As the concern for the effects of transportation on living quality and the environment grew, broader approaches to transportation planning were being developed. This concern was being expressed not only in the United State but worldwide. The term sustainable development became popularized in 1987 when the World Commission on Environment used it to describe a process of economic growth, with “the ability to ensure the needs of the present without compromising the ability of future generations to meet their own needs.” The global impact of transportation on the environment was reemphasized at the United Nations Conference on the Environment in Rio de Janeiro, Brazil, in 1992, which focused on global climate change.
To respond to those concerns, the Clinton administration developed The Global Climate Action Plan, which contained nearly 50 initiatives designed to return U.S. greenhouse emissions to their 1990 levels by the year 2000 (Clinton and Gore, 1993). In addition, President Clinton appointed a Council on Sustainable Development, which completed the report Sustainable Development: A New Consensus for Prosperity, Opportunity, and a Healthy Environment for the Future (The President’s Council on Sustainable Development, 1996).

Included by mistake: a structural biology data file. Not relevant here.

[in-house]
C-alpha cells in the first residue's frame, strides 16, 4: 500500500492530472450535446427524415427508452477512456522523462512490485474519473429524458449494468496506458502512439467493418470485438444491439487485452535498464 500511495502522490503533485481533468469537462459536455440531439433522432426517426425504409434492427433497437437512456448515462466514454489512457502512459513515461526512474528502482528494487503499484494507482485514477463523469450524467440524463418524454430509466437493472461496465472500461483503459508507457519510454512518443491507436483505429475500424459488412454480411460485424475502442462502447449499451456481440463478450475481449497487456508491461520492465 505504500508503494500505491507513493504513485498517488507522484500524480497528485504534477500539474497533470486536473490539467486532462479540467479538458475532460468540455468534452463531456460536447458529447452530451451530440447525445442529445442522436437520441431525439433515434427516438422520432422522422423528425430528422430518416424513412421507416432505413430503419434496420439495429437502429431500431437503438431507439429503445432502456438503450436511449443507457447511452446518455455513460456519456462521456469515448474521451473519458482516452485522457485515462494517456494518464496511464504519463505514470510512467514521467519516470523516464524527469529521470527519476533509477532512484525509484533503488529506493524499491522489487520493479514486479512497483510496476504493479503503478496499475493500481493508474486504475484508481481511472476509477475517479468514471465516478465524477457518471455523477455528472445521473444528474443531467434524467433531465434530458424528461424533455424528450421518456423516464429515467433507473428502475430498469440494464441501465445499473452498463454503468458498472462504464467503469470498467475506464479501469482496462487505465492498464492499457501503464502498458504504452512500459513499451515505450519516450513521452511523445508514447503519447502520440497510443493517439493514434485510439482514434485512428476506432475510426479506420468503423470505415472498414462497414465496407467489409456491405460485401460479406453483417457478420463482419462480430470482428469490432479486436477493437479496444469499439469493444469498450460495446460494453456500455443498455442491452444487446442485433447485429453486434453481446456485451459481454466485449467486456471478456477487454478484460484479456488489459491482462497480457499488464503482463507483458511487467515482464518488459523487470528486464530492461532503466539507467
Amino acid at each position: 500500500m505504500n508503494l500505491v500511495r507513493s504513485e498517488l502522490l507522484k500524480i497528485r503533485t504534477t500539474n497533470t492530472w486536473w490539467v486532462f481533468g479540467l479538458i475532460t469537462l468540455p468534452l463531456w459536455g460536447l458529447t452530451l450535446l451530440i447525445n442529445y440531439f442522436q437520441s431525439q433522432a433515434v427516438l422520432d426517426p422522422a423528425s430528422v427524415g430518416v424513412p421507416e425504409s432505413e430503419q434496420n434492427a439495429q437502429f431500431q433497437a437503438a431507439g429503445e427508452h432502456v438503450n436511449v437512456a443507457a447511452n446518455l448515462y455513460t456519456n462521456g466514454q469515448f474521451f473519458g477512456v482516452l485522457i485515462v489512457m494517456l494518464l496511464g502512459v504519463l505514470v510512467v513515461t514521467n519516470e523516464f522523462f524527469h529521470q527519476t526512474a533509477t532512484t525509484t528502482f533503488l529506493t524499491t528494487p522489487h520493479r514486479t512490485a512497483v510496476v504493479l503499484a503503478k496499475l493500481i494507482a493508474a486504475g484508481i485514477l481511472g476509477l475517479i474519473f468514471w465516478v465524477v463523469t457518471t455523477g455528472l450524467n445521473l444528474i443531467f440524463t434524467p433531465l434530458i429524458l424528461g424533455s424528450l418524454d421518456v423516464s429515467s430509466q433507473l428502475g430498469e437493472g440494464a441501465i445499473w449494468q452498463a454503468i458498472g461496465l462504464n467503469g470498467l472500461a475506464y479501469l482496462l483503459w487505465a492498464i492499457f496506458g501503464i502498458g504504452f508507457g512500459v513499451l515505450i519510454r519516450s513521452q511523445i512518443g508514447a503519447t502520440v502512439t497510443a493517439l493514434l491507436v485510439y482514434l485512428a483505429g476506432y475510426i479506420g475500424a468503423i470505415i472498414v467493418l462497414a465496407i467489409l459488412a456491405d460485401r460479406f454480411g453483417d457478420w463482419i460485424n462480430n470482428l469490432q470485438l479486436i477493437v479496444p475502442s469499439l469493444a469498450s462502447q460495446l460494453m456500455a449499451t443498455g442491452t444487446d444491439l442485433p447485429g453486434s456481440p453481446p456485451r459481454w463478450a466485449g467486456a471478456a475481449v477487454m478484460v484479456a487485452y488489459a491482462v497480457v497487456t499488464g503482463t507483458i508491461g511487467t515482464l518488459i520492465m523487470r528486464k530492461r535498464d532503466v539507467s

Passage of the Intermodal Surface Transportation Efficiency Act of 1991 and the Clean Air Act Amendments of 1990 demonstrated the concern for the air pollution effects of increased motor vehicle travel. The acts created the “conformity” process to assure that transportation plans and projects contributed to the NAAQS. This process had a major impact on the urban transportation planning process, increasing its complexity and requiring greater accuracy and precision in the results.
The concern for environmental quality and sustainable development brought renewed interest in the relationship between land use development patterns and